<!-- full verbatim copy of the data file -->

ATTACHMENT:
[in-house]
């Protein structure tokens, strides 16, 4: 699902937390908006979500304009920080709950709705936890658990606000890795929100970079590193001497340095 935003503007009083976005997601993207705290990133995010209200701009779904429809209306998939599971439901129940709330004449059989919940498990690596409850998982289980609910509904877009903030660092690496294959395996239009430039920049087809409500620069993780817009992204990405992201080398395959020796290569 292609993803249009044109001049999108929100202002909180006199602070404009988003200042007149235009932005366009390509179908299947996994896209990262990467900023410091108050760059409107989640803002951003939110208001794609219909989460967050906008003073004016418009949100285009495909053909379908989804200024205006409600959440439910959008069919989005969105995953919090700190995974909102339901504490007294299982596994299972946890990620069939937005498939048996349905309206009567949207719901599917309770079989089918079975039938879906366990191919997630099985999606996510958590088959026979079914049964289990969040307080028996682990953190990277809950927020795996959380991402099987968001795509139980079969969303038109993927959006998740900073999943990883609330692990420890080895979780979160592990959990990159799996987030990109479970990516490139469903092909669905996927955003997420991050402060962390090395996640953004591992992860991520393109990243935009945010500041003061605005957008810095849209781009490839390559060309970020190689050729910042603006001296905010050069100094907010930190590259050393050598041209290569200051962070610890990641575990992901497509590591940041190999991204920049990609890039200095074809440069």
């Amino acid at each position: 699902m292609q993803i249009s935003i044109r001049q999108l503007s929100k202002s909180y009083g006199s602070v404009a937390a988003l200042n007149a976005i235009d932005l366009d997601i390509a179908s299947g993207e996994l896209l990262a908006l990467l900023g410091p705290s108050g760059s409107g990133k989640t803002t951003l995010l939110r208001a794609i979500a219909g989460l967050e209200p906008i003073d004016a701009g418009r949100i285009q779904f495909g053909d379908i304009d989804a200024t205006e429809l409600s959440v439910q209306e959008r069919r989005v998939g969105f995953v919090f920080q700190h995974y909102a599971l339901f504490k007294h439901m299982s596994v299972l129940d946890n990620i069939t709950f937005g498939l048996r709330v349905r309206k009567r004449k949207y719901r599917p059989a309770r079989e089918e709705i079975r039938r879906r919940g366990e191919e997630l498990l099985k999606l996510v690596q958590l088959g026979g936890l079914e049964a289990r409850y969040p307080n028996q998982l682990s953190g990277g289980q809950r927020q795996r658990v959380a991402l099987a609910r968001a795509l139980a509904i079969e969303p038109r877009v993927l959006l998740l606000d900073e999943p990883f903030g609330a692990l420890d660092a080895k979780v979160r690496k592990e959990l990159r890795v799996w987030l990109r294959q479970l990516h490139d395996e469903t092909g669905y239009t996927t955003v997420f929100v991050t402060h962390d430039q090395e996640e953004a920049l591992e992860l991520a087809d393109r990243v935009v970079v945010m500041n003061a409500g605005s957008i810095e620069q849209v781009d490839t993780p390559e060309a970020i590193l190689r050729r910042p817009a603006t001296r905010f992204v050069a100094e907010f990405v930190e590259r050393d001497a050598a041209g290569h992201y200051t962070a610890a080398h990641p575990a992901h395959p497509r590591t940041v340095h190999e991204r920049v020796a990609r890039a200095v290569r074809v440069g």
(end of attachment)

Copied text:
[in-house]
């Protein structure tokens, strides 16, 4: 699902937390908006979500304009920080709950709705936890658990606000890795929100970079590193001497340095 935003503007009083976005997601993207705290990133995010209200701009779904429809209306998939599971439901129940709330004449059989919940498990690596409850998982289980609910509904877009903030660092690496294959395996239009430039920049087809409500620069993780817009992204990405992201080398395959020796290569 292609993803249009044109001049999108929100202002909180006199602070404009988003200042007149235009932005366009390509179908299947996994896209990262990467900023410091108050760059409107989640803002951003939110208001794609219909989460967050906008003073004016418009949100285009495909053909379908989804200024205006409600959440439910959008069919989005969105995953919090700190995974909102339901504490007294299982596994299972946890990620069939937005498939048996349905309206009567949207719901599917309770079989089918079975039938879906366990191919997630099985999606996510958590088959026979079914049964289990969040307080028996682990953190990277809950927020795996959380991402099987968001795509139980079969969303038109993927959006998740900073999943990883609330692990420890080895979780979160592990959990990159799996987030990109479970990516490139469903092909669905996927955003997420991050402060962390090395996640953004591992992860991520393109990243935009945010500041003061605005957008810095849209781009490839390559060309970020190689050729910042603006001296905010050069100094907010930190590259050393050598041209290569200051962070610890990641575990992901497509590591940041190999991204920049990609890039200095074809440069």
């Amino acid at each position: 699902m292609q993803i249009s935003i044109r001049q999108l503007s929100k202002s909180y009083g006199s602070v404009a937390a988003l200042n007149a976005i235009d932005l366009d997601i390509a179908s299947g993207e996994l896209l990262a908006l990467l900023g410091p705290s108050g760059s409107g990133k989640t803002t951003l995010l939110r208001a794609i979500a219909g989460l967050e209200p906008i003073d004016a701009g418009r949100i285009q779904f495909g053909d379908i304009d989804a200024t205006e429809l409600s959440v439910q209306e959008r069919r989005v998939g969105f995953v919090f920080q700190h995974y909102a599971l339901f504490k007294h439901m299982s596994v299972l129940d946890n990620i069939t709950f937005g498939l048996r709330v349905r309206k009567r004449k949207y719901r599917p059989a309770r079989e089918e709705i079975r039938r879906r919940g366990e191919e997630l498990l099985k999606l996510v690596q958590l088959g026979g936890l079914e049964a289990r409850y969040p307080n028996q998982l682990s953190g990277g289980q809950r927020q795996r658990v959380a991402l099987a609910r968001a795509l139980a509904i079969e969303p038109r877009v993927l959006l998740l606000d900073e999943p990883f903030g609330a692990l420890d660092a080895k979780v979160r690496k592990e959990l990159r890795v799996w987030l990109r294959q479970l990516h490139d395996e469903t092909g669905y239009t996927t955003v997420f929100v991050t402060h962390d430039q090395e996640e953004a920049l591992e992860l991520a087809d393109r990243v935009v970079v945010m500041n003061a409500g605005s957008i810095e620069q849209v781009d490839t993780p390559e060309a970020i590193l190689r050729r910042p817009a603006t001296r905010f992204v050069a100094e907010f990405v930190e590259r050393d001497a050598a041209g290569h992201y200051t962070a610890a080398h990641p575990a992901h395959p497509r590591t940041v340095h190999e991204r920049v020796a990609r890039a200095v290569r074809v440069g």